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Saturday, February 19, 2011

Hex War Games - Strategy Part IV - Most Efficient Defense

This article will describe the most efficient arrangement of units for defense.  I have heard this referred to as the "optimum defense", but I consider it the most efficient as that is what it is: It provides the best maximum coverage with minimum exposure to fire.

Most Efficient Defense
The most efficient defense consists of units with one hex distance between them.  It is rare a player has enough units to perform the "ideal defense".  Usually the player has a limited number of units to cover a given area.  The objective then becomes, how best to make use of these units.  The Most Efficient Defense (MED) does just that.  A sample of the MED is shown below:
Most Efficient Defense
Normally, games have a zone of control (ZOC) which prevents units from moving from directly between two units on the first turn.  Thus, on the first turn, each unit may only be attacked by the units directly in front of it.  If a unit does manage to penetrate in the space between two units, it now finds its self being attacked from the front and the rear, an unenviable situation.   In most cases, a good player will have a "reserve" unit hopping between the gaps and bringing withering fire down on any unit attempting to move between two units.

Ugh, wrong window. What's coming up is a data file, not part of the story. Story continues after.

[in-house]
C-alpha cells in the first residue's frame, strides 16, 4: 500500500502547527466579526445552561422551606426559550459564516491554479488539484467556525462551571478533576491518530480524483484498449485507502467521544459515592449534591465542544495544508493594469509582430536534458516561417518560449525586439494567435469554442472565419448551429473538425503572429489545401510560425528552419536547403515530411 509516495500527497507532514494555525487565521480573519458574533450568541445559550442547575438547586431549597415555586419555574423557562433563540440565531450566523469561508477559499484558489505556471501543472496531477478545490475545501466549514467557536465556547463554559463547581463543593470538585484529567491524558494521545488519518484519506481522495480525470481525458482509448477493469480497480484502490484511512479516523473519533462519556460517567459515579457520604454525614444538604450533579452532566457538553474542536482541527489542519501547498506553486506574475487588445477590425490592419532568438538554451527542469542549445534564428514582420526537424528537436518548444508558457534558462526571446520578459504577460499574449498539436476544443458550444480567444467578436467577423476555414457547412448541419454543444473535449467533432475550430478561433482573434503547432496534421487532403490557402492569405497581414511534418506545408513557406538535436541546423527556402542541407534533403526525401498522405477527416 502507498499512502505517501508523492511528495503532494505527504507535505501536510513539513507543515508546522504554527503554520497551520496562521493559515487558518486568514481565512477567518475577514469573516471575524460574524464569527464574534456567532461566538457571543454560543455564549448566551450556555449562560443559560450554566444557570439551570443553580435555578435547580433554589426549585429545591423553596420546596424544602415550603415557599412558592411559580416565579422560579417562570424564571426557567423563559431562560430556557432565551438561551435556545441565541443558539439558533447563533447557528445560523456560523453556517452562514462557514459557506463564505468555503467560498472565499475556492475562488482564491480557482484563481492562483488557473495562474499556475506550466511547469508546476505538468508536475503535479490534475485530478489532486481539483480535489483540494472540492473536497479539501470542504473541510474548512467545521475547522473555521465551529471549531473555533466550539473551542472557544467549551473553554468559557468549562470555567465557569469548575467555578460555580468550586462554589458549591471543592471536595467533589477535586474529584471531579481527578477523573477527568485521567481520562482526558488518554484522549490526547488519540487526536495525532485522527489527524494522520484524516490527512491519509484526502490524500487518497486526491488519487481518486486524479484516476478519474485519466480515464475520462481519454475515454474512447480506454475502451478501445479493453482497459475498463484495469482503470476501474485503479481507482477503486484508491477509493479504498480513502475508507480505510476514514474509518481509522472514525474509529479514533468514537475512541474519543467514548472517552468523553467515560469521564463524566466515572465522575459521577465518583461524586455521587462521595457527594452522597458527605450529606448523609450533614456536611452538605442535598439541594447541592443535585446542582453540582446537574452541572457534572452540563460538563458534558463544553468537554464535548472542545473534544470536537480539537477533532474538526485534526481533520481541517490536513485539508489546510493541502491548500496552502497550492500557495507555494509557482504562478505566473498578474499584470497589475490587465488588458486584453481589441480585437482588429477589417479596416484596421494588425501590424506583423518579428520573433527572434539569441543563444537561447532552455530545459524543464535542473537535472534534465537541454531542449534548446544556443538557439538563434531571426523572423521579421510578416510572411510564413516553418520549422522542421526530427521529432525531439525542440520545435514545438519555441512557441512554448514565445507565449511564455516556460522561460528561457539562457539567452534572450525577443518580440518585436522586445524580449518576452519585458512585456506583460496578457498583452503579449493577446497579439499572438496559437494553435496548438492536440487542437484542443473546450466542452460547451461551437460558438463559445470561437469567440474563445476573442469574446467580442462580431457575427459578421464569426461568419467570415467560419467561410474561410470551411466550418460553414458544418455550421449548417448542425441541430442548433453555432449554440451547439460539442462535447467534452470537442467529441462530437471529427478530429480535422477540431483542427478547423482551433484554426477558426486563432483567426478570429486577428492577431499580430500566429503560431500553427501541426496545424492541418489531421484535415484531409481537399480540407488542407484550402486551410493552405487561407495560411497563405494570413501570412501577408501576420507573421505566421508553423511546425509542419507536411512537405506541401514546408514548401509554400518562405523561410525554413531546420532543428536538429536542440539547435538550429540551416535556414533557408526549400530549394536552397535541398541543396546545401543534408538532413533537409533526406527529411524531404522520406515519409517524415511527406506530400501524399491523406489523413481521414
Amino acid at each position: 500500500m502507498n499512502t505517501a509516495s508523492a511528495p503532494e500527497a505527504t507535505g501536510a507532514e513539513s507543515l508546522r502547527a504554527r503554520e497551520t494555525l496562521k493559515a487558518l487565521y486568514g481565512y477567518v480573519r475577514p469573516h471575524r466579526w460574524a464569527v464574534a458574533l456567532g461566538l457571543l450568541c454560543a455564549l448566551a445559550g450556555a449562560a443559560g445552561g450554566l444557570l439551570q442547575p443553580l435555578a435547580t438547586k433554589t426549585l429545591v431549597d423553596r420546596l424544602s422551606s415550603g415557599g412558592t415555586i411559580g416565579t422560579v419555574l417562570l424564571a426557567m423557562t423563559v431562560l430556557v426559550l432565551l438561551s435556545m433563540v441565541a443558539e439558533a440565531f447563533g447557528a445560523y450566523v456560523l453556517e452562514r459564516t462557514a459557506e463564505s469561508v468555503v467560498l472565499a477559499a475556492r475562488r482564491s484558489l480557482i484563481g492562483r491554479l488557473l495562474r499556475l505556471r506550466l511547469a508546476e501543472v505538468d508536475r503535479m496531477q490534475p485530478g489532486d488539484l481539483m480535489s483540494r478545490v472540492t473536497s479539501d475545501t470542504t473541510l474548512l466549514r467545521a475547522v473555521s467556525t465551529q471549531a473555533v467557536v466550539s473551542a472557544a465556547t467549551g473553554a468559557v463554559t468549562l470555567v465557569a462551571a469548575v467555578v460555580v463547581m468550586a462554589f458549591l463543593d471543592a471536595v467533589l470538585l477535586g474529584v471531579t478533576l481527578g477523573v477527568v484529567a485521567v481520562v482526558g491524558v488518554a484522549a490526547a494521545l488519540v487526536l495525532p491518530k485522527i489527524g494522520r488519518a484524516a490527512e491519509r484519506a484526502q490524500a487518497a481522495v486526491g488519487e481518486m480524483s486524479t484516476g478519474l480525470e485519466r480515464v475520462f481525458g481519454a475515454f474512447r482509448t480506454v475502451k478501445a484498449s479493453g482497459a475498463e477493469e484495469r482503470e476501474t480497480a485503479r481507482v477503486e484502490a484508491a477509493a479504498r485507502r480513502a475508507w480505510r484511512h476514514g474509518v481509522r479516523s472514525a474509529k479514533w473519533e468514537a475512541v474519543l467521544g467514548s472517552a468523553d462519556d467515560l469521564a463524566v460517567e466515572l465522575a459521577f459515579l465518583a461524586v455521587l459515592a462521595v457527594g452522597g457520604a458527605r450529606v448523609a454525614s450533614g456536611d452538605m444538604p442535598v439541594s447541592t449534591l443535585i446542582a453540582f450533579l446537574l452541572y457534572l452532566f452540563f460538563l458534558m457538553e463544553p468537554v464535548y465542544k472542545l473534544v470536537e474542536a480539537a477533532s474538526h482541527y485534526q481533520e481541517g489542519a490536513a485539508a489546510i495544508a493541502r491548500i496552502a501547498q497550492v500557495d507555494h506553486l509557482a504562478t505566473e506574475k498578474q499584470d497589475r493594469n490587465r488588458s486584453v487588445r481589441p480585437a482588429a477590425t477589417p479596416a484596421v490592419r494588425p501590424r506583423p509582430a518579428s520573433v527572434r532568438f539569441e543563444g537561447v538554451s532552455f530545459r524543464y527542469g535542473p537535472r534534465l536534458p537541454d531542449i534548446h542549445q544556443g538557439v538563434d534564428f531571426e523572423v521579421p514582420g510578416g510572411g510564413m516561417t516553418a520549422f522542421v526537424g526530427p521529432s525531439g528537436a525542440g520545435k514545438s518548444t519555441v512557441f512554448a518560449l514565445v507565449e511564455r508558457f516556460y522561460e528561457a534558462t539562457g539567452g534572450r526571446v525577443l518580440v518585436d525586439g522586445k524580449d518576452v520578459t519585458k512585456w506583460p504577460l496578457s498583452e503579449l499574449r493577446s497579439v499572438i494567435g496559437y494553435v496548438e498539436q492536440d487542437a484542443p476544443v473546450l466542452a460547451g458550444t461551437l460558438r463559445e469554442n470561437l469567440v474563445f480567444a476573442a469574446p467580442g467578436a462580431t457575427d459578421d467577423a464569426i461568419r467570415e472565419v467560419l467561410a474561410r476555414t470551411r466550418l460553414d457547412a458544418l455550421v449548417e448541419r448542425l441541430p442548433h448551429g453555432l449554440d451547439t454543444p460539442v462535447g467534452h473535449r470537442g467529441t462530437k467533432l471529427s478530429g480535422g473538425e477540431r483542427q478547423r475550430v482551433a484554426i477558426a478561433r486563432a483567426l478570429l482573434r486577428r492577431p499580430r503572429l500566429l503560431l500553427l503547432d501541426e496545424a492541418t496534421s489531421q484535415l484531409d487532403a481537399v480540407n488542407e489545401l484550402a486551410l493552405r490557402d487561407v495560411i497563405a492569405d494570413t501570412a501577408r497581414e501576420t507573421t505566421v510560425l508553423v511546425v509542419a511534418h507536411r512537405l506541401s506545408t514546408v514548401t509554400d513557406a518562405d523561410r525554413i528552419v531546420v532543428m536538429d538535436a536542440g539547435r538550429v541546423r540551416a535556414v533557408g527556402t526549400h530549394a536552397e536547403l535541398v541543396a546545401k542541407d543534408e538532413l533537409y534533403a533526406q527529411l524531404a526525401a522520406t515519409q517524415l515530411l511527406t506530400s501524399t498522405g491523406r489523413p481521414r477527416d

In a purely mathematical exercise, a line of X units can "take up space" equal to 2X+1 hexes wide, but can only come under attack from 2X opponents on the first turn. Thus, 3 units would form a line capable of defending line 7 hexes wide, but they would hold off 6 units on the first turn.

Breaching MED
The MED is a great static defense for holding space with limited units.  However, being outnumbered 2:1 every turn will eventually lead to a breach, as depicted below:
MED-Breached
 If left without maneuvering, the defense falls apart.  Each of the remaining units can come under attack from 5 sides, and a 'corridor" exists which leads to the hard of the units.  Units are rarely immovable.

The best counter to the situation where a breach occurs is for each unit to move one hex to "close the gap". If performed, this effectively restores the line to its initial condition, albeit it the 'ends' of the lines are shortened by one space.  In the example diagram, the two units would move one hex closer and the situation is restored.

Proactive Movements
Many defenses are not static, but allow the units to "move".  The MED forces the opponent to choose an area of attack, and the defender may quickly react to "close the line" into an ideal or hybrid ideal at the point of greatest threat.  The following diagrams shows how the lines can quickly collapse to protect from a threat from any direction.

Collapsing lines to the Left (Collapsing to the Right is a mirror image)

Collapse to the Center
 This brings the maximum amount of firepower and depth to quickly come to aid of units under attack.  If necessary, units may also "collapse backwards" to achieve the same results with a loss of one hex of territory.

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